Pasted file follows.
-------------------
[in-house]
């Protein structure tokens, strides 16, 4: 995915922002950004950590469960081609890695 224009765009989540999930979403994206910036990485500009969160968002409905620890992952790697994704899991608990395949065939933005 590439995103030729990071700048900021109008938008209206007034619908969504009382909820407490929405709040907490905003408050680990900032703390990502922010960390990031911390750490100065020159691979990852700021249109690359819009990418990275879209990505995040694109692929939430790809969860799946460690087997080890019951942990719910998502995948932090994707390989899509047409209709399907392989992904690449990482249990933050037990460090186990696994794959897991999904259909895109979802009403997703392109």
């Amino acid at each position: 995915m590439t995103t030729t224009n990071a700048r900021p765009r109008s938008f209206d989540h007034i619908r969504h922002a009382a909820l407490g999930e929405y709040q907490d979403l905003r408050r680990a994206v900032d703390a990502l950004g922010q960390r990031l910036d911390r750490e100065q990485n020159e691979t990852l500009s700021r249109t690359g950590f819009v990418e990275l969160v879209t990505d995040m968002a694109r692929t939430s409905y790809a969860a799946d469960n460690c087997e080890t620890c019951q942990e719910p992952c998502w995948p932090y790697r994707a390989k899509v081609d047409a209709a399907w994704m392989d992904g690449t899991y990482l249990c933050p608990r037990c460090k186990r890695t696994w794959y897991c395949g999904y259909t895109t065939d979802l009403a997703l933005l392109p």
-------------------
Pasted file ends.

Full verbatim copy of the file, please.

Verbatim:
[in-house]
């Protein structure tokens, strides 16, 4: 995915922002950004950590469960081609890695 224009765009989540999930979403994206910036990485500009969160968002409905620890992952790697994704899991608990395949065939933005 590439995103030729990071700048900021109008938008209206007034619908969504009382909820407490929405709040907490905003408050680990900032703390990502922010960390990031911390750490100065020159691979990852700021249109690359819009990418990275879209990505995040694109692929939430790809969860799946460690087997080890019951942990719910998502995948932090994707390989899509047409209709399907392989992904690449990482249990933050037990460090186990696994794959897991999904259909895109979802009403997703392109």
């Amino acid at each position: 995915m590439t995103t030729t224009n990071a700048r900021p765009r109008s938008f209206d989540h007034i619908r969504h922002a009382a909820l407490g999930e929405y709040q907490d979403l905003r408050r680990a994206v900032d703390a990502l950004g922010q960390r990031l910036d911390r750490e100065q990485n020159e691979t990852l500009s700021r249109t690359g950590f819009v990418e990275l969160v879209t990505d995040m968002a694109r692929t939430s409905y790809a969860a799946d469960n460690c087997e080890t620890c019951q942990e719910p992952c998502w995948p932090y790697r994707a390989k899509v081609d047409a209709a399907w994704m392989d992904g690449t899991y990482l249990c933050p608990r037990c460090k186990r890695t696994w794959y897991c395949g999904y259909t895109t065939d979802l009403a997703l933005l392109p």